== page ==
It’s Called Love revisits the confluence of a genre’s past and present, incorporating Jazz and R&B rhythms while still retaining the free improvisation and harmonic complexity of the most forward-looking jazz. On her new album, Roseann Sureda takes an approach that feels alluring and mysterious, she also proves herself a sharp vocalist attuned to the importance of group dynamics. She sounds skilled and mature enough as a leader to know that jazz albums work best when the band operates as a single organism. The group interplay here is the key to the album’s success, but it’s also clear that Roseann Sureda is a maestro at singing.
You can practically visualize the sound emanating from each instrument as she works her way through shifting harmonies, as on the self-titled opening track. Every note counts. But for the most part, Roseann Sureda isn’t trying to show off; though her performance is often intimate and suggestive, breaking off at the peak and producing further tension. What happens next with the rest of the album is transformative. Roseann Sureda continues to sing so brilliantly, any listener would let her continue solo for ten minutes or more, instead of the accompanying two or three instruments that do their best to match the singer’s vocal power. You can imagine the intensity the players had while engaging Roseann Sureda, with hands looking like some kind of crazy spider, crawling up and down the length of the guitars and piano. When they all come together, they sound invigorated, ready to play a set that’s going reduce some of the audience to tears, especially with songs like “Through the Eyes of a Friend” and “Tribute.”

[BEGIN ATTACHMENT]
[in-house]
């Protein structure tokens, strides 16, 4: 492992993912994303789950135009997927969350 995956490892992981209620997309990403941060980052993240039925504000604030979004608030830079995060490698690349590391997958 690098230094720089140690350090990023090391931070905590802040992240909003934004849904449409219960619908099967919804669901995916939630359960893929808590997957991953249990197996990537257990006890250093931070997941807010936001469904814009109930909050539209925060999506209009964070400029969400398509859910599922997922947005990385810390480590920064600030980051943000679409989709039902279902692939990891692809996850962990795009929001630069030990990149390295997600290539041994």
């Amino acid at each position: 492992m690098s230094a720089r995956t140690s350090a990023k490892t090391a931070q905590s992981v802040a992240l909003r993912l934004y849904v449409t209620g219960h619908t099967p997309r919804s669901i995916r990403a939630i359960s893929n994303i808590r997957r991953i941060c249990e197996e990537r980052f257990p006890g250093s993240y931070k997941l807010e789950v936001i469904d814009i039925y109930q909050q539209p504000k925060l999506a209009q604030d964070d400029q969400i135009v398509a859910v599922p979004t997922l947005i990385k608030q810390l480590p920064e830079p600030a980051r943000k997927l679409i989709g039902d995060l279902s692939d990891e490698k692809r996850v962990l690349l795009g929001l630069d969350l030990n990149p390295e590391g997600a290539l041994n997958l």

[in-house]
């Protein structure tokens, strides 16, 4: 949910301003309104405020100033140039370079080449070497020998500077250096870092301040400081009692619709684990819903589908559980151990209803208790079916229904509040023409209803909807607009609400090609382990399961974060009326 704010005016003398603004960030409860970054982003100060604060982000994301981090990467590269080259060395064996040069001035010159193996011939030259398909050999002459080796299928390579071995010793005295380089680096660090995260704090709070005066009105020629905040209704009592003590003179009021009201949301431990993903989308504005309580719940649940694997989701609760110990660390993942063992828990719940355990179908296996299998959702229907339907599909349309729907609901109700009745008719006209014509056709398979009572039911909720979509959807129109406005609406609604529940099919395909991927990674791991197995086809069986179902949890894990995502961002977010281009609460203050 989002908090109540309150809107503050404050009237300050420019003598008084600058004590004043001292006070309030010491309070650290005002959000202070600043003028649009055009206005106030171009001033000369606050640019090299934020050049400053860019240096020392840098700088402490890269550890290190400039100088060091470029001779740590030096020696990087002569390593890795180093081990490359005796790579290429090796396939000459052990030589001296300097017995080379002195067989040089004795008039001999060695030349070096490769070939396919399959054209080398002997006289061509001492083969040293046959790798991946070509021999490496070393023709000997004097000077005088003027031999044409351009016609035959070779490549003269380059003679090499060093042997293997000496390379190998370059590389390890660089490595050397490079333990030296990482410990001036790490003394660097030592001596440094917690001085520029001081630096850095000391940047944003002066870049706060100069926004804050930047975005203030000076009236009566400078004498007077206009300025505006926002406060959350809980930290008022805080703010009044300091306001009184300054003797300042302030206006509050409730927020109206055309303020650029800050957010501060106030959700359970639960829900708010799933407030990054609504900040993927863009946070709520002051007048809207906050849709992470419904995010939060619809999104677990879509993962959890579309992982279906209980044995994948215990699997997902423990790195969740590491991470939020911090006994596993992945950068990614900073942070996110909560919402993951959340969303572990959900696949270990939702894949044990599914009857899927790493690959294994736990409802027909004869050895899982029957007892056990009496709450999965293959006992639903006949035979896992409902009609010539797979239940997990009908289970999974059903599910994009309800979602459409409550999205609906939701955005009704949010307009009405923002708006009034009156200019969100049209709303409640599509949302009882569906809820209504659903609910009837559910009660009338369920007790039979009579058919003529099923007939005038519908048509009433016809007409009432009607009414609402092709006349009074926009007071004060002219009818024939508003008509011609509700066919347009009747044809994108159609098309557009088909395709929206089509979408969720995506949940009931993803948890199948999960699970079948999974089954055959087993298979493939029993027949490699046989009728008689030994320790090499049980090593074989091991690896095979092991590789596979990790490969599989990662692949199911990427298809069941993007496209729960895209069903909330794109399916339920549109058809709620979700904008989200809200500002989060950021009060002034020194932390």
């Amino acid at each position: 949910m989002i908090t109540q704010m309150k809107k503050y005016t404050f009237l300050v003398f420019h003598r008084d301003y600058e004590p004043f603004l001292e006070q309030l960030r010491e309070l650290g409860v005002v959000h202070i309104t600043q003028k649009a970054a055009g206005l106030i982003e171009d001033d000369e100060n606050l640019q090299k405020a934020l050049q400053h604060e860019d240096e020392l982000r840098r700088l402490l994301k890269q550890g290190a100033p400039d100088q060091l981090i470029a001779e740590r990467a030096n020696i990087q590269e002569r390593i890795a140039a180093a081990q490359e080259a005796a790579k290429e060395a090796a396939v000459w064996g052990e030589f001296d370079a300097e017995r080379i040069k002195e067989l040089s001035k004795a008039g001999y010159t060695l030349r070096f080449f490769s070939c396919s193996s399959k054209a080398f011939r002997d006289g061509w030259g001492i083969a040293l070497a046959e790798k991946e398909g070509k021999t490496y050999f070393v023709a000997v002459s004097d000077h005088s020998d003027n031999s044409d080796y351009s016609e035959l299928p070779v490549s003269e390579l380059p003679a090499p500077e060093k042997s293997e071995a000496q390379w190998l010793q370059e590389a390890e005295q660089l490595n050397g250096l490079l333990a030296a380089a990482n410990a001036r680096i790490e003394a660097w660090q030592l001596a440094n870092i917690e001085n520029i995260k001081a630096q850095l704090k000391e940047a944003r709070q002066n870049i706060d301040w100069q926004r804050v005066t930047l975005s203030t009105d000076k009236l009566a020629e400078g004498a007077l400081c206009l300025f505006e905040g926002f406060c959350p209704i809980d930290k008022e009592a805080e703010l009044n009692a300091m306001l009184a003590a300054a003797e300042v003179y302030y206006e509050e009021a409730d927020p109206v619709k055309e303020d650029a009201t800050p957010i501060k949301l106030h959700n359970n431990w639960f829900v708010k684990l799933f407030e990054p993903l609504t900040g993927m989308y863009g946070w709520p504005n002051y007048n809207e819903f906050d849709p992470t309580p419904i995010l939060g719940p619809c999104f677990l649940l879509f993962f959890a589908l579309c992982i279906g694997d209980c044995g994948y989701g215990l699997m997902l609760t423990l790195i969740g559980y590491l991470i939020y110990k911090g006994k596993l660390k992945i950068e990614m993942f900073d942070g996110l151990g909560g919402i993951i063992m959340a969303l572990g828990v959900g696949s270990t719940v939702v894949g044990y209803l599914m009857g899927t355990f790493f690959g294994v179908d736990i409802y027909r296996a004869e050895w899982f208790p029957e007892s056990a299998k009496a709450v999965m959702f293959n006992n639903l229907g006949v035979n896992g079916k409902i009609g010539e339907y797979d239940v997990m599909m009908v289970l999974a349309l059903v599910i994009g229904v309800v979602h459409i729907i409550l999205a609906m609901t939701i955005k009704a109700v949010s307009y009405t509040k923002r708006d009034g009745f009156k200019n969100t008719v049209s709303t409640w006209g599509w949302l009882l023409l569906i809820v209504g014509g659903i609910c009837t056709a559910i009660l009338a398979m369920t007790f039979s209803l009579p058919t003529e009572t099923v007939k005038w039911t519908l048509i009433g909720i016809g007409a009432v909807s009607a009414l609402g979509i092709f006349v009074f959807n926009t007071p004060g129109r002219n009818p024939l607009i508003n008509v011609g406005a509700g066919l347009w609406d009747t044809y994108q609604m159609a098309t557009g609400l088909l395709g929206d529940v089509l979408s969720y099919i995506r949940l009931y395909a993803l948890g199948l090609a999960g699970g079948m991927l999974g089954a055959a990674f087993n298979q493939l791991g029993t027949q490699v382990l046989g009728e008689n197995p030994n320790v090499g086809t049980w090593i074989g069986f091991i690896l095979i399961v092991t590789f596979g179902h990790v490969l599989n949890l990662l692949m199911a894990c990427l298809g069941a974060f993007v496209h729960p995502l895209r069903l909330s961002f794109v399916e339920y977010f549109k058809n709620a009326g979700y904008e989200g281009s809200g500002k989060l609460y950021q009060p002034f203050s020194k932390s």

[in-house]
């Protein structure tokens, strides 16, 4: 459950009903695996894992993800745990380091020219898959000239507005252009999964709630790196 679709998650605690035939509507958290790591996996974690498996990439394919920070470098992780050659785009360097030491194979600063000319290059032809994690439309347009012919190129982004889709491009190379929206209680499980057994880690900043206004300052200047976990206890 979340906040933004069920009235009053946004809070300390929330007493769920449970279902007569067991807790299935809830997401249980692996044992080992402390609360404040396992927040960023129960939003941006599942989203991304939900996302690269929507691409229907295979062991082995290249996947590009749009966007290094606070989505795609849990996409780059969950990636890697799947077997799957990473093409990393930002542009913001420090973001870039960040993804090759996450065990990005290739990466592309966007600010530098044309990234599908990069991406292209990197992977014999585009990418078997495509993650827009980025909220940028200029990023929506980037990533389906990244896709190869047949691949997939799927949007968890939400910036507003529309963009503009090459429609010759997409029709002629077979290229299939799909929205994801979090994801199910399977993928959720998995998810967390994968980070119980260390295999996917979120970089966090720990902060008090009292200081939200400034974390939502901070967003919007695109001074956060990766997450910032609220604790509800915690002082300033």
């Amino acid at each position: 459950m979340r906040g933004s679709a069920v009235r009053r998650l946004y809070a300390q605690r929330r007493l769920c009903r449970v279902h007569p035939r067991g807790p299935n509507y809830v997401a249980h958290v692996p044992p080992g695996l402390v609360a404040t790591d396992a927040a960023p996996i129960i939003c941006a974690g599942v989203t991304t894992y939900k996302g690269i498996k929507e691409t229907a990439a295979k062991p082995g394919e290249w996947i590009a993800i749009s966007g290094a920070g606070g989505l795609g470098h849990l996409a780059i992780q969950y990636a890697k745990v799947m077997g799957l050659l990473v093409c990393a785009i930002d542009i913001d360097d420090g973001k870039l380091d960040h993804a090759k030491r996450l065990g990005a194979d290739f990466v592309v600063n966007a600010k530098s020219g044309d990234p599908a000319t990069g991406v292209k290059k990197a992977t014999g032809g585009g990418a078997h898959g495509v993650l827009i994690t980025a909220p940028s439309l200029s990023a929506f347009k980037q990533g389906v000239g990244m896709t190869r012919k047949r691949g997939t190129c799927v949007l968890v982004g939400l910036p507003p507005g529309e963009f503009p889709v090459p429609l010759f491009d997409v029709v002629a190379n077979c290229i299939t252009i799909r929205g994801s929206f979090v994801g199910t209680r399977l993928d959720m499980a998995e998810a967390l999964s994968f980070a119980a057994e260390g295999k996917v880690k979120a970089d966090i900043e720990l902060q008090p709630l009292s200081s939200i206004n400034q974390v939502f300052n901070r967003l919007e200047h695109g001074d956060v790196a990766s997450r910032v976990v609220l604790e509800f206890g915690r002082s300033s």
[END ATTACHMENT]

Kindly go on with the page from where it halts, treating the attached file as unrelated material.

Roseann Sureda also embraces the dynamic typical of so many jazz records, in which a soloist emerges and then bows out occasionally throughout the entire song. But she sometimes does it differently, creating ample space for the instrumentation to shine through while she belts out and holds a note, alternating on a series of short, declarative passages that build in intensity as the rhythm section heats up. The rhythm itself is mostly on a slow tempo that makes you feel more in tune not only with the music and yourself but with other people too. Such exchanges give the music a cyclical quality, an ebb and flow that keeps things floating just above the surface.
Some songs like “You’re No Good” and “Stand up and Be Counted” are loose, with gnashing funk beats over complex rhythms, which play no small part in these high-wire acts; while listening to “Beauty of the Islands” gets you to discover a different area of sound that you could use to create certain calming and soothing scenarios. In spite of this refreshing approach to jazz, you may find yourself yearning for more. It’s Called Love shows Roseann Sureda unburdened of her role that sees her at center stage, as her sound is so appealingly crisp and bright that you get the sense she could sing an entire night’s performance with solo material without losing your attention. It’s Called Love is one of the most promising albums to have emerged from the jazz world this year, but it’s clear that Roseann Sureda is just getting started.